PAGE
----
29 March – 25 April 2021
Amos Mann: Positive Negatives, Negative Positives
Positive Negatives, Negative Positives
New photographic works by Amos Mann
An exhibition of new photography exploring forms, textures, colours, and compositions found in nature, and the environmental damage caused by humans. Images are of found artefacts and specimens taken using film cameras in the field, and then re-photographed in the studio in physical composition with their negatives.
This process mirrors that of digital imaging programmes run by museums, galleries, and archives worldwide. Their aim is to produce high fidelity images of the art, artefacts, specimens, and photographic negatives in their collections, for longevity and access. Here, institutional goals are inverted – images are made using the same techniques, but instead, through creative play, produce expressive, open narratives and meanings.
Tensions and energies are drawn from the paradoxes and dichotomies fundamental to photography: object/image, negative/positive, analogue/digital, real/fake, colour opposites, and paradigms of scale, all of which remain explicit in the works and provide opportunities for new ways of looking at the relationships things have with their image.
Unframed limited editions of 5 (+ 2 artist proofs) signed giclée prints on archival cotton-rag paper.
Amos Mann (Pākehā, Jewish) is a composer, photographer, and creative writer. He also works in museums, leading creative/technical teams to produce interactive and immersive experiences.
Born in Ontario, Canada, on the Treaty Lands and Territory of the Mississaugas of the Credit First Nation, he has spent most of his life in te rohe o Kai Tahu, in and around Ōtepoti | Dunedin.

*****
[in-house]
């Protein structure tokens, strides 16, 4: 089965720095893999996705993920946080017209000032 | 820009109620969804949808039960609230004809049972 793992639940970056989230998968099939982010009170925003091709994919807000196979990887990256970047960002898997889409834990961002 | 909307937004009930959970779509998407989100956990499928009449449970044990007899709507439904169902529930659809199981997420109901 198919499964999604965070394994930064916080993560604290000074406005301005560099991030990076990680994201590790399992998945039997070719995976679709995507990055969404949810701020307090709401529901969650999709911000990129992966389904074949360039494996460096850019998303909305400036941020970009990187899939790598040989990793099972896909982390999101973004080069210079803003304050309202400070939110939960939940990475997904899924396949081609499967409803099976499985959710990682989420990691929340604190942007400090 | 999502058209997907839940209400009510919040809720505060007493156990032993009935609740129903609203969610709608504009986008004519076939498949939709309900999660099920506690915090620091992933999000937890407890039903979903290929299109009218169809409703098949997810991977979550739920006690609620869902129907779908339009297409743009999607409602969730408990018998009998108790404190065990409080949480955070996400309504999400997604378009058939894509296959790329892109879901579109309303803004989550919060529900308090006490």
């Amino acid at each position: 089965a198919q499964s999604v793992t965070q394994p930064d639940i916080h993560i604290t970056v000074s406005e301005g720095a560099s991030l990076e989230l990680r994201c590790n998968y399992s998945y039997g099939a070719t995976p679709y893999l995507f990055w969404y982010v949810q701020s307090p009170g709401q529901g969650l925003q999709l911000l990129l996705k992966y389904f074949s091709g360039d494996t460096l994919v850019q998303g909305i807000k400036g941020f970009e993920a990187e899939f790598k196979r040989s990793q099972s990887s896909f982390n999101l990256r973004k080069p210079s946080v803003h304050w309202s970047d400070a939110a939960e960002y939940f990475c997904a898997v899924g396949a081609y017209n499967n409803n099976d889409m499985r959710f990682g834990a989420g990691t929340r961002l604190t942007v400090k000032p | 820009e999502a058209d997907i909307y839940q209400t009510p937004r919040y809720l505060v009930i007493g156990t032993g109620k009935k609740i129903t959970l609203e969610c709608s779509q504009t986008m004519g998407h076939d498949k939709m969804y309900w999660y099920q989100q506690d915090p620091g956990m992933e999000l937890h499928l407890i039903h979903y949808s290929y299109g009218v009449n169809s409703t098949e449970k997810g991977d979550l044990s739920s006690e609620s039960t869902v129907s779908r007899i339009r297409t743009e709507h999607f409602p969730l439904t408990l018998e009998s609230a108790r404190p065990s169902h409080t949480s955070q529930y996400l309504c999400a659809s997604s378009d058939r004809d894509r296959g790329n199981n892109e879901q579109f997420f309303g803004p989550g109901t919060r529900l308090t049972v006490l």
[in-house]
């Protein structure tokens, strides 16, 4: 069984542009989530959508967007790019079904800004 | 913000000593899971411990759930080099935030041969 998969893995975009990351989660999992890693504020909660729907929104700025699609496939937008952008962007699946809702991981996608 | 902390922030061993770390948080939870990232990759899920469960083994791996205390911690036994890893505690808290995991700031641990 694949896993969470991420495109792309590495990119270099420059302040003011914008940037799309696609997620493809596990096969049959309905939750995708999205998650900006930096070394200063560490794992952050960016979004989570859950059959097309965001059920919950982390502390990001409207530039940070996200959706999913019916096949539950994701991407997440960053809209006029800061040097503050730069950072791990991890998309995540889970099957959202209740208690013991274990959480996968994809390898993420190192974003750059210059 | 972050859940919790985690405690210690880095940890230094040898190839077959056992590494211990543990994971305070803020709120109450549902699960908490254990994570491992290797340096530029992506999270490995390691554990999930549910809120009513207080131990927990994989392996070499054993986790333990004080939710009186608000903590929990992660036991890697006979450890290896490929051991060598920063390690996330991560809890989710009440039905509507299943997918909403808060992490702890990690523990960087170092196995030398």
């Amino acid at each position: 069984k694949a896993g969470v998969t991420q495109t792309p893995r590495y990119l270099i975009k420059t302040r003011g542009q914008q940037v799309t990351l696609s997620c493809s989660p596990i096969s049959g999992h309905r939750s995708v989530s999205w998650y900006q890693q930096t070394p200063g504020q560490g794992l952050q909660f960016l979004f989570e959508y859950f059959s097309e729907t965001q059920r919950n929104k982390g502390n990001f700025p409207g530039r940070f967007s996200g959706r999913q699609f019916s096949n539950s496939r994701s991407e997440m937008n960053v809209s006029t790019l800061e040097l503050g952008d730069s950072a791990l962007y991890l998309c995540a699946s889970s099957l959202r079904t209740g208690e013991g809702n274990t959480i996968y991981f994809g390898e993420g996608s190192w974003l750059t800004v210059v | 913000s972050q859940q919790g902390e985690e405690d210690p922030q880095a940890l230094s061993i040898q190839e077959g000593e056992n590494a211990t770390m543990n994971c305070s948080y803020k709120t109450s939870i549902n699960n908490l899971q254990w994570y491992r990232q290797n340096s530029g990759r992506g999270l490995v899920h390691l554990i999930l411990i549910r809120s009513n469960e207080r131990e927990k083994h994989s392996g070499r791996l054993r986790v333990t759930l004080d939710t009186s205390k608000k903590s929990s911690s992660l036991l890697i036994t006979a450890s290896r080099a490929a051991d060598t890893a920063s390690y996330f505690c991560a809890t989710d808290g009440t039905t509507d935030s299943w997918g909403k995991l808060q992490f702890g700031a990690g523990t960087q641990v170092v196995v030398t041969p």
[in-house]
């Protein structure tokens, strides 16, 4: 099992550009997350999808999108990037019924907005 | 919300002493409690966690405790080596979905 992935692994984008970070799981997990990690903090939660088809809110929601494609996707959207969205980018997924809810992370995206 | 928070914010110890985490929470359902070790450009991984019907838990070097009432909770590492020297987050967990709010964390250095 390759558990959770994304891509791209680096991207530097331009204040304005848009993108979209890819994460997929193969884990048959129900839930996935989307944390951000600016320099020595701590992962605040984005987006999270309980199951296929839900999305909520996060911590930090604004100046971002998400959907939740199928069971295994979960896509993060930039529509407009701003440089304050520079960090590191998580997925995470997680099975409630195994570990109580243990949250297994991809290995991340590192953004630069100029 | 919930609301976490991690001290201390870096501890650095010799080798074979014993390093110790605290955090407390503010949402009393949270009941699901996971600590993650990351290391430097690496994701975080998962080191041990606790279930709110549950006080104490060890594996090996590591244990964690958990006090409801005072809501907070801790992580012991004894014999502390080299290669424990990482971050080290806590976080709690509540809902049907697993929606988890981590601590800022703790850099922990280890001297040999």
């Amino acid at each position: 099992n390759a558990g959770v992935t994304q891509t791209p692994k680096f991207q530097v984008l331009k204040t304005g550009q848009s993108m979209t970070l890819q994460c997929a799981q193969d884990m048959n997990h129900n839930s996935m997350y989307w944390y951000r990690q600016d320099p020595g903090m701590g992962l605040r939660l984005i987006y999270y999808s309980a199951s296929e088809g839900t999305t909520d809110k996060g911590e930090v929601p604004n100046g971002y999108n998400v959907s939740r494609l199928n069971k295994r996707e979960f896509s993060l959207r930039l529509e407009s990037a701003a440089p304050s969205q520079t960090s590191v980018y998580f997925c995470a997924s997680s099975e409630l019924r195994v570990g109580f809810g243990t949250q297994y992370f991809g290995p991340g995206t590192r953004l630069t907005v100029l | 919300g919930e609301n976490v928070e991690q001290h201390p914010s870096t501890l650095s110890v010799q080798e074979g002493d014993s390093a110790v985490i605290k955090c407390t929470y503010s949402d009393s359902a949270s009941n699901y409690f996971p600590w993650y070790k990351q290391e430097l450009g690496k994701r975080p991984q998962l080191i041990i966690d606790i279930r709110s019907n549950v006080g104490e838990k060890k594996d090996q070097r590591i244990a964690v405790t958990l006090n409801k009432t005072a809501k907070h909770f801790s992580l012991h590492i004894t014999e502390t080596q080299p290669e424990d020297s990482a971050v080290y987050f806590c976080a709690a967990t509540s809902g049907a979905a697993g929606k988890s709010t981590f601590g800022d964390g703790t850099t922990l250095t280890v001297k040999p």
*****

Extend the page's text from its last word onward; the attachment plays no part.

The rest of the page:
Amos has an artistic and radical family background and he has engaged in creative practice individually, collaboratively, and in participatory settings since childhood.
In his Masters of Musical Arts (Te Kōkī | New Zealand School of Music) Amos's research focused on participatory art theory and practice, and creative music notation.
Amos is a member of the experimental art sound glitterbang band Band Sensations.
Amos lives in te rohe o Ngāti Haumia, o Ngāti Toa Rangatira, in Paekākāriki, Kāpiti.
The Dunedin Fringe Festival is the world’s southernmost Fringe Festival. Initiated in 2000, Dunedin Fringe aims to bring experimental contemporary art to a wider audience and to support the work of emerging artists. Dunedin Fringe is an annual event which happens every March timed to coincide with other fringe festivals in New Zealand and Australia.
Dunedin Fringe Arts Trust
PO Box 1331
03 477 3350